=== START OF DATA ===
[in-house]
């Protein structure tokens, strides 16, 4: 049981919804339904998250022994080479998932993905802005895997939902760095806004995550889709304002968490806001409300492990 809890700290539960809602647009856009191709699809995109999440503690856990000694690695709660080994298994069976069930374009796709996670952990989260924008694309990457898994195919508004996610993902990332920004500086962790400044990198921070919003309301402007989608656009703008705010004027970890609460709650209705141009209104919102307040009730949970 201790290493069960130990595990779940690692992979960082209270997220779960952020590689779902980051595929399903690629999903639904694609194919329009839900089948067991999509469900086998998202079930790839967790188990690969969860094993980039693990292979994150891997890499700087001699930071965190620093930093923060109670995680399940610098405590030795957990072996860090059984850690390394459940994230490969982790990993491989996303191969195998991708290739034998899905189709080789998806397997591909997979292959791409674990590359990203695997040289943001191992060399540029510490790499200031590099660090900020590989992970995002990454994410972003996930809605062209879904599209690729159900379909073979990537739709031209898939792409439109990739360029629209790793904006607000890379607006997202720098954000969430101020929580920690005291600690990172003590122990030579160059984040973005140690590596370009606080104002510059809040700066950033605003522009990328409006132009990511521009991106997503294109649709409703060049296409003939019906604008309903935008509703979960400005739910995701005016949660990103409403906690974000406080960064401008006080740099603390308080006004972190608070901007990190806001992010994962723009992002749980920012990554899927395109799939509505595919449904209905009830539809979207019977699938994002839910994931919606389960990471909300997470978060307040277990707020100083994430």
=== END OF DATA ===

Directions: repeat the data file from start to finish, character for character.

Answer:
[in-house]
């Protein structure tokens, strides 16, 4: 049981919804339904998250022994080479998932993905802005895997939902760095806004995550889709304002968490806001409300492990 809890700290539960809602647009856009191709699809995109999440503690856990000694690695709660080994298994069976069930374009796709996670952990989260924008694309990457898994195919508004996610993902990332920004500086962790400044990198921070919003309301402007989608656009703008705010004027970890609460709650209705141009209104919102307040009730949970 201790290493069960130990595990779940690692992979960082209270997220779960952020590689779902980051595929399903690629999903639904694609194919329009839900089948067991999509469900086998998202079930790839967790188990690969969860094993980039693990292979994150891997890499700087001699930071965190620093930093923060109670995680399940610098405590030795957990072996860090059984850690390394459940994230490969982790990993491989996303191969195998991708290739034998899905189709080789998806397997591909997979292959791409674990590359990203695997040289943001191992060399540029510490790499200031590099660090900020590989992970995002990454994410972003996930809605062209879904599209690729159900379909073979990537739709031209898939792409439109990739360029629209790793904006607000890379607006997202720098954000969430101020929580920690005291600690990172003590122990030579160059984040973005140690590596370009606080104002510059809040700066950033605003522009990328409006132009990511521009991106997503294109649709409703060049296409003939019906604008309903935008509703979960400005739910995701005016949660990103409403906690974000406080960064401008006080740099603390308080006004972190608070901007990190806001992010994962723009992002749980920012990554899927395109799939509505595919449904209905009830539809979207019977699938994002839910994931919606389960990471909300997470978060307040277990707020100083994430």